15 Sep 2014
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Uniquely Medfield: Medfield’s Philanthropist

A weekly column by Town Historian Richard DeSorgher.

Uniquely Medfield: Medfield’s Philanthropist Uniquely Medfield: Medfield’s Philanthropist Uniquely Medfield: Medfield’s Philanthropist Uniquely Medfield: Medfield’s Philanthropist Uniquely Medfield: Medfield’s Philanthropist Uniquely Medfield: Medfield’s Philanthropist Uniquely Medfield: Medfield’s Philanthropist

He died 83 years ago this week, on Dec. 7, 1929, and the town greatly felt his loss. His portrait watches over those working in the reference room of Medfield’s Memorial Public Library and yet only a handful of people in town know it is him.  His donations and gifts to the town still impacts Medfield’s character to this very day. Others in town actually named their children after him.

He is Granville F. Dailey.

Granville Dailey was born in New York City on March 20, 1848, and was educated in the public schools there. Dailey went on to become a very successful merchant, business partner with the Medfield hat factory and vice president of the Harlem Savings Bank in New York City.

Starting in 1871, Dailey and brother-in-law Haskell Searle, were business partners with Medfield hat factory owner Daniel D. Curtis.  They managed its New York City connection. They attended to the sales and purchasing of braid, while Curtis’ attentions were on the manufacturing in the Medfield plant. 

In 1886, after the death of Daniel Curtis, he took charge and the name of the hat factory changed to Searle, Dailey & Company. In 1899, the factory name was changed yet again under the ownership of Edwin V. Mitchell. It was renamed the Edwin V. Mitchell Company but the New York office retained the name of Searle, Dailey & Company because Haskell Searle and Granville Dailey had been so well known to the trade for such a long time.

Due to the nature of his business, that took him between New York and Medfield, Dailey had a summer home in Medfield which was  located at 115 North Street. It was here in 1901 that tragedy struck with his youngest daughter dying at the age of eighteen. 

Dailey was very involved in Medfield town affairs. In 1903, he and business partner Edwin V. Mitchell bought controlling interest in the Medfield Water Company. In 1920 Dailey donated those shares to the town. This enabled Medfield to purchase the plant, land and franchise of the Medfield Water Company, changing, for the first time, water service in Medfield from private to public control. A three member water board was then elected.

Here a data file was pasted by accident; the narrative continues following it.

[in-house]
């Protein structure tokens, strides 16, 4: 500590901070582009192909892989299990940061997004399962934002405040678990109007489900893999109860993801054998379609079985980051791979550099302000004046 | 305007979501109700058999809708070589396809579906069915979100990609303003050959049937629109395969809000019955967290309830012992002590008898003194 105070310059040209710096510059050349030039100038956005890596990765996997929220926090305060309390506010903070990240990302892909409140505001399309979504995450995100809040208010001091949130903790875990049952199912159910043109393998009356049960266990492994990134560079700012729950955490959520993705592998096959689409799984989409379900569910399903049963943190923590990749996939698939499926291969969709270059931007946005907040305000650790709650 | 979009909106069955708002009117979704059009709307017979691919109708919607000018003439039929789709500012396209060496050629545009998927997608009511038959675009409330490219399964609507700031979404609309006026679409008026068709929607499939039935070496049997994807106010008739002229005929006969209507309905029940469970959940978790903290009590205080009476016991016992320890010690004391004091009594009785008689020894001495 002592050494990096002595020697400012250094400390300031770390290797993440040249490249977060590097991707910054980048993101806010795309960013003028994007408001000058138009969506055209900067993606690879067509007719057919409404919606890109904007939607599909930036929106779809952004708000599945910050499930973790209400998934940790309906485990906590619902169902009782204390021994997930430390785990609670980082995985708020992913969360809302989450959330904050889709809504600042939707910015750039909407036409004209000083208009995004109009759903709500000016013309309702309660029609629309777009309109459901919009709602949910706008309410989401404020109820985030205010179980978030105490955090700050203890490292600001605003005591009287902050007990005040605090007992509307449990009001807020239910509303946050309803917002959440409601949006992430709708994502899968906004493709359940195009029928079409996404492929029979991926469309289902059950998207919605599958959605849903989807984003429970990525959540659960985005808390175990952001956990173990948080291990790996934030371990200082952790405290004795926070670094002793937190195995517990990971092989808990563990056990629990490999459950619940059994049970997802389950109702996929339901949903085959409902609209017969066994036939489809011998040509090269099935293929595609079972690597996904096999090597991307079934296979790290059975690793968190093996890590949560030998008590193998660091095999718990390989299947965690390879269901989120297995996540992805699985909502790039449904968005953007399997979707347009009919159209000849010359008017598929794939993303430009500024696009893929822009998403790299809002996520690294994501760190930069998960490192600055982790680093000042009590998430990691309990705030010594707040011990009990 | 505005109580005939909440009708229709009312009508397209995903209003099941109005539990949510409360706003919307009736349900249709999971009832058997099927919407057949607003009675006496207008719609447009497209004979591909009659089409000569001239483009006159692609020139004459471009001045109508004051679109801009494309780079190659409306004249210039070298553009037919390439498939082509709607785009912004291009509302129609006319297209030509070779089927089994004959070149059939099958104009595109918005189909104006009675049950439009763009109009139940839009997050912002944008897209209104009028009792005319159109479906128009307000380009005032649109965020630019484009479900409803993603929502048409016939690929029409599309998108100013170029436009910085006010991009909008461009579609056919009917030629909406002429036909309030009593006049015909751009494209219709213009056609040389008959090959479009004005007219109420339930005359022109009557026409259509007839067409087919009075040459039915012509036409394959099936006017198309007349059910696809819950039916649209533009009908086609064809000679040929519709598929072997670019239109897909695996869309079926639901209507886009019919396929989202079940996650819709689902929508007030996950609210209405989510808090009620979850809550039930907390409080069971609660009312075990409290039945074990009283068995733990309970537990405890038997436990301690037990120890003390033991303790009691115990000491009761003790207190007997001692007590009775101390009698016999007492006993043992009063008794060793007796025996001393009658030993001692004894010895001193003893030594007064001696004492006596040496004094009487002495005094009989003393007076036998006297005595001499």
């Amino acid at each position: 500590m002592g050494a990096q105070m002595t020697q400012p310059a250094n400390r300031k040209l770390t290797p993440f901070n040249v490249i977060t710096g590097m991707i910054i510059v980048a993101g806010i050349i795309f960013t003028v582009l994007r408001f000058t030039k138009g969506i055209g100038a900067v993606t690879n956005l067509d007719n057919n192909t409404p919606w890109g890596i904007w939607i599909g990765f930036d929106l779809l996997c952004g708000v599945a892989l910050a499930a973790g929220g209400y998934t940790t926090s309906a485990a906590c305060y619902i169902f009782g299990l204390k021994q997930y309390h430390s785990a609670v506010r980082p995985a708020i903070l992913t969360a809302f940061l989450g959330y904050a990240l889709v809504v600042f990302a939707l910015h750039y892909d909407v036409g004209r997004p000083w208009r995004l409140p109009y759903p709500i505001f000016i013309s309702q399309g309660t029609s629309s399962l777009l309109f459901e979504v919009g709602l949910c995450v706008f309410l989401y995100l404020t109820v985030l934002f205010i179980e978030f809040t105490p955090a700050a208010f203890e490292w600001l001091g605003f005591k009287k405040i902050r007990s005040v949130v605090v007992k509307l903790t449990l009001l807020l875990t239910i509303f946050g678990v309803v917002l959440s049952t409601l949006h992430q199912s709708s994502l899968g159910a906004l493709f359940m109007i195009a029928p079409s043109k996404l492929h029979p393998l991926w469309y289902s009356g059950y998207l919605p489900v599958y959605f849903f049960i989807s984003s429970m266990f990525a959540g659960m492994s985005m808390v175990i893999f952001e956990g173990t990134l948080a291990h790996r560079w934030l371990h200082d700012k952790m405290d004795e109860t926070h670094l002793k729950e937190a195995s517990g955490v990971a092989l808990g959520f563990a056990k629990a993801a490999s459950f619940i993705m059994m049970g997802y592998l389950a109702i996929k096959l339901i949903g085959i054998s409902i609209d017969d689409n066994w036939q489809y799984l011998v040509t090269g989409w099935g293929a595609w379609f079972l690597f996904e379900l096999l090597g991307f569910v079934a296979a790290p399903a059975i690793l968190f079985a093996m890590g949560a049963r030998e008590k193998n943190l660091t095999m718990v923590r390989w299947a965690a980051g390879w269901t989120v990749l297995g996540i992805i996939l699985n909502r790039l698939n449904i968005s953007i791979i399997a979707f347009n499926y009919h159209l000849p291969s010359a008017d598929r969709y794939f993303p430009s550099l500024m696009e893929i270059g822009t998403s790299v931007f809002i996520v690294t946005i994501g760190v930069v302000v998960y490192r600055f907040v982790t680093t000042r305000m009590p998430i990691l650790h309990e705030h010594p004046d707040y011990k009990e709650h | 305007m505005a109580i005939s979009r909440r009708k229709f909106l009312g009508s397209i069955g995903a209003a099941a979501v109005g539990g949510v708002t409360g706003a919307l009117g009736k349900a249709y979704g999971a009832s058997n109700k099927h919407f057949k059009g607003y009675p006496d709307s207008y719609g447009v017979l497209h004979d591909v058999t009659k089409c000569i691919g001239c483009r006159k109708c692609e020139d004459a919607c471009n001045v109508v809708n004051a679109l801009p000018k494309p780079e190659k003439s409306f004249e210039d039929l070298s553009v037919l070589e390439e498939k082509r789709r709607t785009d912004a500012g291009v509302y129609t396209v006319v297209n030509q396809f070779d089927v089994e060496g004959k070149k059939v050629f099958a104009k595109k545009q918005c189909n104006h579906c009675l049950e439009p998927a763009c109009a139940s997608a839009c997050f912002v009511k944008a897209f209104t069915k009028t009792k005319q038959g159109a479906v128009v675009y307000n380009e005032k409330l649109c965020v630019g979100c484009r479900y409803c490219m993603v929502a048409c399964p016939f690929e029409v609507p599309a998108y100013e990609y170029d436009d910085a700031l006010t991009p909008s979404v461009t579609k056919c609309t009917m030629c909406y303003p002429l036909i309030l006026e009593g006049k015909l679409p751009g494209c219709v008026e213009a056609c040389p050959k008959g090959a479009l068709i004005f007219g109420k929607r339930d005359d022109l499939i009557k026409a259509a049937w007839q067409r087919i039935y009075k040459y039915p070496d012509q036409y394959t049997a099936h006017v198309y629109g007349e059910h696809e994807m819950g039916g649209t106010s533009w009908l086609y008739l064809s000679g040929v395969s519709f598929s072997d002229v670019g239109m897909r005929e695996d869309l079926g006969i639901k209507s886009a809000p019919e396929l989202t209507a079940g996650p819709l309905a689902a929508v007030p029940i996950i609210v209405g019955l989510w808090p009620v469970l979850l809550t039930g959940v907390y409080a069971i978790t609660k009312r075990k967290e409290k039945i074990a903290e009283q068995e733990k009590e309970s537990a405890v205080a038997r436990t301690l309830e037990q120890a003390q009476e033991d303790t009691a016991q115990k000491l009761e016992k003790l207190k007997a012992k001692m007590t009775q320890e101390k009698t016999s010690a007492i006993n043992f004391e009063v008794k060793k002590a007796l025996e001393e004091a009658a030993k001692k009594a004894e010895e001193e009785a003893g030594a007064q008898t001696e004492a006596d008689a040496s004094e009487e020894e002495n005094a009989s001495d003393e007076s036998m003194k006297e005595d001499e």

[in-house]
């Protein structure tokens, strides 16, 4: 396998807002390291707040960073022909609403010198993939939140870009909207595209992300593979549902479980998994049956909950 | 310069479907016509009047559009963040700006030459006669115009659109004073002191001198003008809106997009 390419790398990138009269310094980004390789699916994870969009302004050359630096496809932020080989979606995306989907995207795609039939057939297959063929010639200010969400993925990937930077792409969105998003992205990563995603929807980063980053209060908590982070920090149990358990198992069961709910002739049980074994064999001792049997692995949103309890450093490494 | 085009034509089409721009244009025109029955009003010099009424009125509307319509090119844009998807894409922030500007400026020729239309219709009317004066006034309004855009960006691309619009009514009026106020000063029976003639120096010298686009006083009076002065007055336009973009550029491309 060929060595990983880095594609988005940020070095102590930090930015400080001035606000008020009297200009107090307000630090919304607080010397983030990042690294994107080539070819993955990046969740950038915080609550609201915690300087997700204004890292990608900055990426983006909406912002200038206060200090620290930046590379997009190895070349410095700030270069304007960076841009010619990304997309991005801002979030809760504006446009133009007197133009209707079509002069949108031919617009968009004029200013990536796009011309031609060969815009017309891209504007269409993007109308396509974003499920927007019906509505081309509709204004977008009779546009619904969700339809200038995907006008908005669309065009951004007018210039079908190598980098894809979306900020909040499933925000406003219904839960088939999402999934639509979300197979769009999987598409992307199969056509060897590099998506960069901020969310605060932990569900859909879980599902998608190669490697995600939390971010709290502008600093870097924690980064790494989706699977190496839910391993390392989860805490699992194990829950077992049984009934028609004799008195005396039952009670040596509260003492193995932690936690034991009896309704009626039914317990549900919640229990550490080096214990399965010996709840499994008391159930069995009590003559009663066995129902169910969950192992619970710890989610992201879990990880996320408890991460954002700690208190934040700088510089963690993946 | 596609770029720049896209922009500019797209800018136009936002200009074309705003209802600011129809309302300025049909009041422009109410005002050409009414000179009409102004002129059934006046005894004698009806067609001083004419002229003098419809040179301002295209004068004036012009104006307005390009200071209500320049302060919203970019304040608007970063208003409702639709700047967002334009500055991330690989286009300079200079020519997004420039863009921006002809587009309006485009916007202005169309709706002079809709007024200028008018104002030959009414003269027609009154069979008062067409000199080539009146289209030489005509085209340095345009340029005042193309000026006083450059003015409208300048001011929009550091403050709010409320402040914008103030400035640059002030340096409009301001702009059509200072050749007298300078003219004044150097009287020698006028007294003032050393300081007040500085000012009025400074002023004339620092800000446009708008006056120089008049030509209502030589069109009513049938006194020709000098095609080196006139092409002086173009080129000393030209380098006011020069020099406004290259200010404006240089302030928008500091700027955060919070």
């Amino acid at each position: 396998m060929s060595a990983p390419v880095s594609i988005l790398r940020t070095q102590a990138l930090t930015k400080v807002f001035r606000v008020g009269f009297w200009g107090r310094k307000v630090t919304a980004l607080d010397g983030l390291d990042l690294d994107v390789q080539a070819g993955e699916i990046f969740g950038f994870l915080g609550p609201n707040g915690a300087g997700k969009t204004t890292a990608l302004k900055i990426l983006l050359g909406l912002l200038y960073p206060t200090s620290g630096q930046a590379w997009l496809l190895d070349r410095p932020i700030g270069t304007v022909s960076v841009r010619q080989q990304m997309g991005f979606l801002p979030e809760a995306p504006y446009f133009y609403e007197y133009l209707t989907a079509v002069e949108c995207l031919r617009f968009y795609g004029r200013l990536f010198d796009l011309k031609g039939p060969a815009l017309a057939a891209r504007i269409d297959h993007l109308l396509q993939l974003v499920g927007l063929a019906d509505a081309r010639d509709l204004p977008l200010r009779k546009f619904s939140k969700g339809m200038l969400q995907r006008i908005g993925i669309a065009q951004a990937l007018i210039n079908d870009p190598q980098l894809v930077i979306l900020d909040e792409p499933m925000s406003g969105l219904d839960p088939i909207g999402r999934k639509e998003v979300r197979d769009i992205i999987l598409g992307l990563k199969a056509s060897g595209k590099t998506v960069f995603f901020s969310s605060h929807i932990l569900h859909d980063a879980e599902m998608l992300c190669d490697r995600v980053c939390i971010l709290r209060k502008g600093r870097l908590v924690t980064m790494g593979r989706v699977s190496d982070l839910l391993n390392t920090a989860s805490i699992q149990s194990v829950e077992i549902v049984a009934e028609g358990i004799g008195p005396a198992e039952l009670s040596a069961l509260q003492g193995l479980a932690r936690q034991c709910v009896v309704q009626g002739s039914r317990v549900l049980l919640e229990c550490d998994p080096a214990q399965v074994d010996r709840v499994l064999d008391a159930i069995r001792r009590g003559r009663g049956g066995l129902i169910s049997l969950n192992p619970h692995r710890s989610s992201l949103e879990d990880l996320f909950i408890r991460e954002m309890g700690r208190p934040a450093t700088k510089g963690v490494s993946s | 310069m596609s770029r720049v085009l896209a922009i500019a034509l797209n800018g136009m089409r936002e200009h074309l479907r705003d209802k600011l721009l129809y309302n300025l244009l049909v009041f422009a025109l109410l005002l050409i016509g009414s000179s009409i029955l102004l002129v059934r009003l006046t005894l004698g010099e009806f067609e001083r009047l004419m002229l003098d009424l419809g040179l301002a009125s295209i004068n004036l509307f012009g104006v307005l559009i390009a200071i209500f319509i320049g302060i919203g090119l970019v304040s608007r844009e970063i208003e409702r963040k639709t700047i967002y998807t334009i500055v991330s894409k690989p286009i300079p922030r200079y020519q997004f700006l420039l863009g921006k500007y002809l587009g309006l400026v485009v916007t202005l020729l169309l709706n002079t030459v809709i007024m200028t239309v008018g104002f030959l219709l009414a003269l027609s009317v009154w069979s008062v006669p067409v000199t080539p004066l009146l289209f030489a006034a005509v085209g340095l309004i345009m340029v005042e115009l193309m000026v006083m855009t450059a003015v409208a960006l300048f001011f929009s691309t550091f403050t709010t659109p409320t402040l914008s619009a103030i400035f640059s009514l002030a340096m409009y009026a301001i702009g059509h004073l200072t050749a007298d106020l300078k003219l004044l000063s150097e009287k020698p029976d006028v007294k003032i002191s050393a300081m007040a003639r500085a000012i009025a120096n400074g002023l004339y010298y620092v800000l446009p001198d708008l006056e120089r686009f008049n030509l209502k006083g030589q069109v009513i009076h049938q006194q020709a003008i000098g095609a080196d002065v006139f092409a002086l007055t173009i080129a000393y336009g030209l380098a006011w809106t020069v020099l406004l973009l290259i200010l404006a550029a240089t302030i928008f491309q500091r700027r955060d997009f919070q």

In 1909, Edwin V. Mitchell resigned from active work as owner and president of the hat factory and Granville Mitchell was elected president of the Edwin V. Mitchell Company. Tragedy again struck, this time in 1911, when Dailey’s wife died at the Medfield summer home. Her remains were taken to New York City for burial.

Saving the Peak House

In 1923, Medfield’s famed Peak House was in a state of deterioration and was facing demolition, when a grassroots effort began in the town to save the historic structure. A town committee was appointed made up of Dr. Henry Lee Morse, Michael Griffin and Granville Dailey.  Dailey, knowing its historic value to the town, donated the $1,600 expense needed for its renovation. The historic house was then signed over to the Medfield Historical Society on June 27, 1924. The Historical Society then undertook the task of restoration. Because of this, a rare surviving example of early Colonial architecture was saved from decay and demolition, the fate of too many historic older homes. Today, the Peak House is proudly listed on the State and National Register of Historic Places, thanks in large part to the efforts and financial outpouring by Granville Dailey.

Gifting the Memorial Public Library

Perhaps Dailey’s greatest impact on the town happened in 1916 when the town accepted as a gift from him, a Memorial Public Library, built on the southeast corner of Main and Pleasant Streets in accordance with plans submitted by famed architect William G. Perry.  Perry, who lived in the famed and historic Mason Homestead on 190 North Street (currently for sale), was hired by John D. Rockefeller for the restoration of Colonial Williamsburg in Virginia. A look at the architect of the library today reflects that style. The Medfield Public Library was previously located in a small room inside town hall. The new library was dedicated as a memorial to Dailey’s late wife and daughter, hence the name Medfield Memorial Public Library.  His gift totaled $76,374.20.  The library dedication ceremony took place in town hall on July 25, 1917 where Dailey presented the keys to the library to Medfield selectmen. 

Granville F. Dailey died on December 7, 1929 but his impact continues to be felt to this very day. 

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